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Rumble: The Indians Who Rocked The World
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Rumble: The Indians Who Rocked The World

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Subject ArtsMusicSocial StudiesUS History
Grade Level Grades 9-12
Resource Type Lesson Plan
Standards Alignment
Common Core State Standards
License

About This Lesson

The award-winning documentary RUMBLE: The Indians Who Rocked the World tells the story of a profound, essential, and, until now, missing chapter in the history of American music: the Indigenous influence. The standards-aligned TeachRock RUMBLE lesson plans can help you bring that story into the classroom.

Drawing on short clips from the film, troves of source documents, archival photos, and journalism, the TeachRock RUMBLE lessons introduce students to important Native American musicians including Link Wray, Jimi Hendrix, Stevie Salas, Redbone, Buffy St. Marie, Robbie Robertson, and the Black Eyed Pea’s Taboo. The materials require students to engage in thoughtful discussion of contemporary issues such as identity and cultural appropriation, and to imagine key moments in American history from a Native perspective.

Resources

Files

Negotiating Native Identity through Art and Music-Lesson1.pdf

Lesson Plan
February 13, 2020
2.92 MB

Debating Cultural Appropriation-Lesson2.pdf

Lesson Plan
February 13, 2020
1.14 MB

Indigenous Music from Wounded Knee to the Billboard Charts-Lesson3.pdf

Lesson Plan
February 13, 2020
1.8 MB

The Indiginous Roots of Rock and Roll-Lesson4.pdf

Lesson Plan
February 13, 2020
2.69 MB

The Music Behind the Red Power Movement-Lesson5.pdf

Lesson Plan
February 13, 2020
3.86 MB

Standards

Read closely to determine what the text says explicitly and to make logical inferences from it; cite specific textual evidence when writing or speaking to support conclusions drawn from the text.
Integrate and evaluate content presented in diverse media and formats, including visually and quantitatively, as well as in words.
Read and comprehend complex literary and informational texts independently and proficiently.
Integrate and evaluate information presented in diverse media and formats, including visually, quantitatively, and orally.
Evaluate a speaker’s point of view, reasoning, and use of evidence and rhetoric.
Present information, findings, and supporting evidence such that listeners can follow the line of reasoning and the organization, development, and style are appropriate to task, purpose, and audience.
Make strategic use of digital media and visual displays of data to express information and enhance understanding of presentations.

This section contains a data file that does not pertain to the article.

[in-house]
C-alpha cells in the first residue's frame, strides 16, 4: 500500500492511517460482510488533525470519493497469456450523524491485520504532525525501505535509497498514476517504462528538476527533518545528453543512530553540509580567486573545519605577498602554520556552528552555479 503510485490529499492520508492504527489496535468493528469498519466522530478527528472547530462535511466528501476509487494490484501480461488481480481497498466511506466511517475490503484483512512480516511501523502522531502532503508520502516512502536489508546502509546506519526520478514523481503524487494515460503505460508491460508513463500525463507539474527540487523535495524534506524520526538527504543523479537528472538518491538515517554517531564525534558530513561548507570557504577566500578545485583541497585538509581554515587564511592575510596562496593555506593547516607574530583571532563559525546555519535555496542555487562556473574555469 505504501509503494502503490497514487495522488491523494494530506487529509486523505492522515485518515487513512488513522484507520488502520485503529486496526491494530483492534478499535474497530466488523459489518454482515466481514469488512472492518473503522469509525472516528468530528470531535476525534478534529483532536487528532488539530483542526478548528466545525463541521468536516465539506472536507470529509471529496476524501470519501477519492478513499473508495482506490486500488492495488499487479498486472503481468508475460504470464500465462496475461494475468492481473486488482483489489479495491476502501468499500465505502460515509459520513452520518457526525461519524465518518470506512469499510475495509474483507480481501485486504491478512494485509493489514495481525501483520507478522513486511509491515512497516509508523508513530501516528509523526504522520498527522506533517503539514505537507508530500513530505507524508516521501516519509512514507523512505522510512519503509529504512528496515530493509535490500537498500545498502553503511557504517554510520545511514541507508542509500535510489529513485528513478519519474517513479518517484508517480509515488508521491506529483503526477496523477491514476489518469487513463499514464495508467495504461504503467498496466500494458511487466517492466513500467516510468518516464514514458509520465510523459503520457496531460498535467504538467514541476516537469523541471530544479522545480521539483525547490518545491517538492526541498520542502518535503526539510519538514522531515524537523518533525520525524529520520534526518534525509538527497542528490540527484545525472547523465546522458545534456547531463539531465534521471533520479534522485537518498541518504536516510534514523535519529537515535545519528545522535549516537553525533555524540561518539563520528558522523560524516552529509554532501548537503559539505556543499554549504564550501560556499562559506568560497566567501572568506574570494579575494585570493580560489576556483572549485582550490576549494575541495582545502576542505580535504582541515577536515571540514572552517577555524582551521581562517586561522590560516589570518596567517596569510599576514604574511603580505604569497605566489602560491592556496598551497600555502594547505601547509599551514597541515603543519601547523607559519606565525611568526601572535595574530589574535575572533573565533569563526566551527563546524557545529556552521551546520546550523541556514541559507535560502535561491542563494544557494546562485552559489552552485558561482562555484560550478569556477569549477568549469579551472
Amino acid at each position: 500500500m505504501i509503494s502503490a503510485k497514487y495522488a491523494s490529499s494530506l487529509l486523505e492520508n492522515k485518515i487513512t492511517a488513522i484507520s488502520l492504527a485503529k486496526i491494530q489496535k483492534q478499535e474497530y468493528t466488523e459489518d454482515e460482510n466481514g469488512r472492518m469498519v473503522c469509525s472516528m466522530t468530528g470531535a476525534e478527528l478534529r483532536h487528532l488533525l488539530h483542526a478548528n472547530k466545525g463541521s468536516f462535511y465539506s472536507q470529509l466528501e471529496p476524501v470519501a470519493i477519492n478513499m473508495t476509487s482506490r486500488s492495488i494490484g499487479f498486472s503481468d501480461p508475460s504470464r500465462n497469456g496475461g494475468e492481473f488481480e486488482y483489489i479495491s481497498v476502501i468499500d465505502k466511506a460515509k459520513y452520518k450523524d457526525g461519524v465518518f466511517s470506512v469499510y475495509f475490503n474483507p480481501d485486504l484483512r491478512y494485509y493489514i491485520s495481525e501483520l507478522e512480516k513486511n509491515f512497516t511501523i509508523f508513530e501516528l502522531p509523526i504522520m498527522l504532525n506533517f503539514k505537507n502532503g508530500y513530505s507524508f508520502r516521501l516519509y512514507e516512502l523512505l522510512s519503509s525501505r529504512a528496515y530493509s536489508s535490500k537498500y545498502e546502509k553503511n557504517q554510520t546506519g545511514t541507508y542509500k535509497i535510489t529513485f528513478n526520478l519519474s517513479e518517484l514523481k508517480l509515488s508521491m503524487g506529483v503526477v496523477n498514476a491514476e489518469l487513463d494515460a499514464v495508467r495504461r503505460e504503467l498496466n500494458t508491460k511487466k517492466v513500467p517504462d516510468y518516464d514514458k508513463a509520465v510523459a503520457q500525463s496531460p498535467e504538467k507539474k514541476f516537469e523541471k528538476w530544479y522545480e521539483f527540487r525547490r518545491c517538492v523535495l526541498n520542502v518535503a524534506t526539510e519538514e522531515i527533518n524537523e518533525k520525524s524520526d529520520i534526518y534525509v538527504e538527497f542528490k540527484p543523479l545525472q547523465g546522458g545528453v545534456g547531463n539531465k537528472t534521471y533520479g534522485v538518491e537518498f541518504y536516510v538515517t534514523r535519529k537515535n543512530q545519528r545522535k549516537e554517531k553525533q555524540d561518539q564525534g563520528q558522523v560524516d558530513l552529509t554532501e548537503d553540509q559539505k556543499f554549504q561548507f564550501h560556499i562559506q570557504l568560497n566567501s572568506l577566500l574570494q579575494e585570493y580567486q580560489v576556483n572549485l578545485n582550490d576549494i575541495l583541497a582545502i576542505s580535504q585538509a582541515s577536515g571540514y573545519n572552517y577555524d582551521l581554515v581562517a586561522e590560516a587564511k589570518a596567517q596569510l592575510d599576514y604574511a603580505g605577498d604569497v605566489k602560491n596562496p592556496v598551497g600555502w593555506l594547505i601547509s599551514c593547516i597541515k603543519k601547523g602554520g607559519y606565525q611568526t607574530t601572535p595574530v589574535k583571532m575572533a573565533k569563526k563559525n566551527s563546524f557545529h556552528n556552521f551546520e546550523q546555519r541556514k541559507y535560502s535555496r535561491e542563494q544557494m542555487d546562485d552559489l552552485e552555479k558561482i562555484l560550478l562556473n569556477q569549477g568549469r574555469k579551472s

Adapt speech to a variety of contexts and communicative tasks, demonstrating command of formal English when indicated or appropriate.
Apply knowledge of language to understand how language functions in different contexts, to make effective choices for meaning or style, and to comprehend more fully when reading or listening.
Determine or clarify the meaning of unknown and multiple-meaning words and phrases by using context clues, analyzing meaningful word parts, and consulting general and specialized reference materials, as appropriate.
Demonstrate understanding of figurative language, word relationships, and nuances in word meanings.
Acquire and use accurately a range of general academic and domain-specific words and phrases sufficient for reading, writing, speaking, and listening at the college and career readiness level; demonstrate independence in gathering vocabulary knowledge when encountering an unknown term important to comprehension or expression.
Write arguments to support claims in an analysis of substantive topics or texts, using valid reasoning and relevant and sufficient evidence.
Write informative/explanatory texts to examine and convey complex ideas and information clearly and accurately through the effective selection, organization, and analysis of content.
Conduct short as well as more sustained research projects based on focused questions, demonstrating understanding of the subject under investigation.
Gather relevant information from multiple print and digital sources, assess the credibility and accuracy of each source, and integrate the information while avoiding plagiarism.
Draw evidence from literary or informational texts to support analysis, reflection, and research.
Write routinely over extended time frames (time for research, reflection, and revision) and shorter time frames (a single sitting or a day or two) for a range of tasks, purposes, and audiences.
By the end of grade 10, read and comprehend history/social studies texts in the grades 9–10 text complexity band independently and proficiently.
By the end of grade 12, read and comprehend history/social studies texts in the grades 11-CCR text complexity band independently and proficiently.
Determine the meaning of words and phrases as they are used in a text, including analyzing how an author uses and refines the meaning of a key term over the course of a text (e.g., how Madison defines faction in Federalist No. 10).

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